A Video Conversation with Eugene Poverni, Managing Partner and CEO of Poverni Sheikh Group- On Mentors

Breathing new life into Baltimore’s historic real estate


Eugene Poverni is the managing partner and CEO of Poverni Sheikh Group, a real estate development company based in Baltimore. Unlike many firms, PSG is vertically integrated and fully manages every stage of its projects, from brokerage and advisory to construction to property management. The company specializes in the sustainable, adaptive reuse and rehabilitation of historic and distressed structures such as The Vault, a landmark 40,000 square-foot bank building that PSG recently converted into a mixed-use retail and residential space.


OFFIT KURMAN: Have you had any mentors?


EUGENE POVERNI: Every couple years, we have different people that step in and out of our lives. My partner, when I was in middle school and high school, was a mentor of mine. He was a few years older. We were in the online distribution business. I learned a lot from him on cash management and inventory management. My skill set was always going out and trying to find the opportunity, and I needed that second half to try to seize it. I appreciate him really educating me a on it and learning that subset.


Through college, through law school, once I started practicing, my former law partner was a big mentor for me who really taught me a lot of practicing law and servicing clients—which, even though we’re in the real estate business, today is super applicable because we service our equity partners, we service our lenders, we service our tenants, but how do we service them the way they expect and the way that they’re happy with us? How do we deliver on our promises?


Today, I have some additional mentors, other individuals who have been in this business 20, 30 years who we can go to and sometimes partner with, and ask, “How do we do this?” Or: “How do we do that?” What do you think about this?” Without some of those crutches—some are just organic and happenstance—I don’t know if we’d be able to make good decisions on an ongoing basis, so we’re very thankful for them.


Where do you see the company in a few years?

We see our company growing. Our goal is not necessarily to grow a headcount but to continue to do good, strong risk-adjusted projects; continue to provide good construction services, good lending services. Last year we put about $50 million in development to our pipeline. Just to give you sense, the previous three years, we put $30 million into our development pipeline. If we can keep that momentum going, do good projects, grow, and keep good people that are with us today, we think the next 5 to 10 years are only going to show growth and profitability. We expect the company to grow, from an asset that’s under management, from a development project completed perspective, from our lending business, from our construction business—we expect to continue to do more good work, continue to retain top talent, and be able to grow our bottom line on an annual basis.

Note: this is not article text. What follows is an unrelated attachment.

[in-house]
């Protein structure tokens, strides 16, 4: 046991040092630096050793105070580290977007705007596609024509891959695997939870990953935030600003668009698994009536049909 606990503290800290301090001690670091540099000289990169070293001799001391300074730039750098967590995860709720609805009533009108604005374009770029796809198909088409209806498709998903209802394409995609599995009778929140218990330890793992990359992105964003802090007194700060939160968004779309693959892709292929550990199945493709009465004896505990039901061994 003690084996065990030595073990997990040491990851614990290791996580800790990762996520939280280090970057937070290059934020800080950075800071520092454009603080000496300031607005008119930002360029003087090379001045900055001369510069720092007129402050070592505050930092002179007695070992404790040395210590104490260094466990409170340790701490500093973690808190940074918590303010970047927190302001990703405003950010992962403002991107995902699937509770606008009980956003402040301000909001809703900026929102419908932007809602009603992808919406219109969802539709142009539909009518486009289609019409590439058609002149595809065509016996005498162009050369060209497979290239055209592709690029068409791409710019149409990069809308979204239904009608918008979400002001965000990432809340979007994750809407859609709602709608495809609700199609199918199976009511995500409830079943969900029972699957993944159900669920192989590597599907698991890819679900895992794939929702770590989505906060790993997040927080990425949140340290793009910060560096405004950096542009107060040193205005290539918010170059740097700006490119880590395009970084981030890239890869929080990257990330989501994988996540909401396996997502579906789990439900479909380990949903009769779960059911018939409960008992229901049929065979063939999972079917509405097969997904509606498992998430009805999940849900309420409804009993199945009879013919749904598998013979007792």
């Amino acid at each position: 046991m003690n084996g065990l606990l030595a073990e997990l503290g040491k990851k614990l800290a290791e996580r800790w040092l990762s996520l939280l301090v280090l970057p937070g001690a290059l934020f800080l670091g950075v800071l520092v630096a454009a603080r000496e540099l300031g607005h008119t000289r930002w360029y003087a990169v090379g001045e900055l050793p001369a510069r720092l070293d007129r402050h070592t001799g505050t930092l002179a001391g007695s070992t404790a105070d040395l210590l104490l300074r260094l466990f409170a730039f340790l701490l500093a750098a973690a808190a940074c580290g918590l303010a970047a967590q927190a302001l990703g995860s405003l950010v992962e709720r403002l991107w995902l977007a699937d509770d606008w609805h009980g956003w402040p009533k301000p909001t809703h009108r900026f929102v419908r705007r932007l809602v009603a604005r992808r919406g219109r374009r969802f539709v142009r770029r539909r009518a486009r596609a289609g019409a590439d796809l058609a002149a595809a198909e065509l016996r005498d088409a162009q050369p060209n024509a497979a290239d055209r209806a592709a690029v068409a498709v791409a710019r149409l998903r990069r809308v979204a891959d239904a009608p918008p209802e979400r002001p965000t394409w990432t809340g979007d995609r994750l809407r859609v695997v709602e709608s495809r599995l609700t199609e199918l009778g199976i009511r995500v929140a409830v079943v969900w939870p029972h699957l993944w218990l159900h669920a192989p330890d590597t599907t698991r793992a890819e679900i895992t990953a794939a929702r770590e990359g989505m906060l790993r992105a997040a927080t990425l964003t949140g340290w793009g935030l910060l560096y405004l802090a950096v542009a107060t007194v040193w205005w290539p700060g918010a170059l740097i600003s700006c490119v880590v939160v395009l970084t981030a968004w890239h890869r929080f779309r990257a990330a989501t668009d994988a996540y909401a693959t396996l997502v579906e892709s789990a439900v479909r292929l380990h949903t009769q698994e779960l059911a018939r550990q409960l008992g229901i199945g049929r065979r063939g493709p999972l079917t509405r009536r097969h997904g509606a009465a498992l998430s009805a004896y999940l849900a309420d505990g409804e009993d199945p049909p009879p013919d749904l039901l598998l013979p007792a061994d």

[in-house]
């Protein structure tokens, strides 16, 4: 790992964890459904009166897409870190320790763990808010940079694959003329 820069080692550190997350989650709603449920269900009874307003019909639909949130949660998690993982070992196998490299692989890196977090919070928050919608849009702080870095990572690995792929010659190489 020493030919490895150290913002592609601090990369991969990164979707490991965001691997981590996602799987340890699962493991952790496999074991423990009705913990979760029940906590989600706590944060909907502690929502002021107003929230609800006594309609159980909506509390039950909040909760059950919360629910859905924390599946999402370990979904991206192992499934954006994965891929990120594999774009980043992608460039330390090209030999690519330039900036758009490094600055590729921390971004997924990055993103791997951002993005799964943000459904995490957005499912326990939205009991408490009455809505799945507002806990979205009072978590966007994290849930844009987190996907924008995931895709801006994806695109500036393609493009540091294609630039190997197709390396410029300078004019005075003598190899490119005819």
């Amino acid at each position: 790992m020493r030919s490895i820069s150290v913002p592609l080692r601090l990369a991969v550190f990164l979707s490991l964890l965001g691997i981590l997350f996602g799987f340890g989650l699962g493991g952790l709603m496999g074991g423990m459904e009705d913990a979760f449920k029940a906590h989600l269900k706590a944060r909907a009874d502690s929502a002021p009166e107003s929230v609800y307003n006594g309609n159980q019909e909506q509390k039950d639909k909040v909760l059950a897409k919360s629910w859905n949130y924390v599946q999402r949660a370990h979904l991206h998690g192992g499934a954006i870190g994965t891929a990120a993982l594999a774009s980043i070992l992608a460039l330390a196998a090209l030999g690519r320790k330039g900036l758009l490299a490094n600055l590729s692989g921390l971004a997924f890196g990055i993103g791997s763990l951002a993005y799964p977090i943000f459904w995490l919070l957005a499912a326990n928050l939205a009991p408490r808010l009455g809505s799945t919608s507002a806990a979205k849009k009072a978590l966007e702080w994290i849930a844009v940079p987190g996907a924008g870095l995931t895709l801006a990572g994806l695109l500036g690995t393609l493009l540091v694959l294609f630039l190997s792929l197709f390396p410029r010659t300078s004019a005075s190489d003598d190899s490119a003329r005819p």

What do you do when you’re not working?

When I’m not working my wife currently takes up a lot of my free time, which is a good thing because we’re expecting a child. We try to spend time together—go out in nature, go for a hike, go for a walk, talk about life, think about life. When time permits, hit a couple golf balls, you know, play a little chess with my dad. Go travel when we can, see the world, try to pick up the perspective from other places. The whole world, for better or for worse, doesn’t exactly look like the skyline view on the 23rd floor in downtown Baltimore, so just try to keep some of those things in perspective.


What would you change about Baltimore if you could?

The same structural issues that you’ve had in this city for a while, which are not easy to tackle overnight: transportation, income inequality and gaps—when you put those things together, it’s just tough. There is continued population stagnation, the school system, which makes it challenging for you or for I to raise our families locally without having to send our kids to private schools or go to the few public schools in the city that are truly doing well. I think those structural issues continue, and we’re certainly both confident and highly optimistic that with the new mayor should be able to at least start addressing those. I think that if the city were to start looking at those and put out a plan that was concise—look, we can only try things, and if they don’t work, try something different, but put out a concise plan that everyone could buy into and make some sense, out of town capital, non-local developers could potentially buy into the idea that the city really is moving in the right direction, and let’s continue our investment.


Look, there has been great momentum in the city, you can look out and you see cranes all over the place, so it’s about keeping that momentum, and getting the country to look at Baltimore as not The Wire but really where the opportunity is. And it’s here. We’ve seen it in the last five years, both from our capital sources, both from the projects we’re doing: we see other people looking at Baltimore in different ways, and we just hope that the current administration continues that momentum. I’m confident they will.


We recently purchased a piece of dirt in Canton, 0.6 acres for approximately $2 million, which is by far the most we’ve ever paid per acre, but we’re excited about it because it’s the right place and it will be a great project. We’re looking for more of those well located parcels as well as big empty warehouses.



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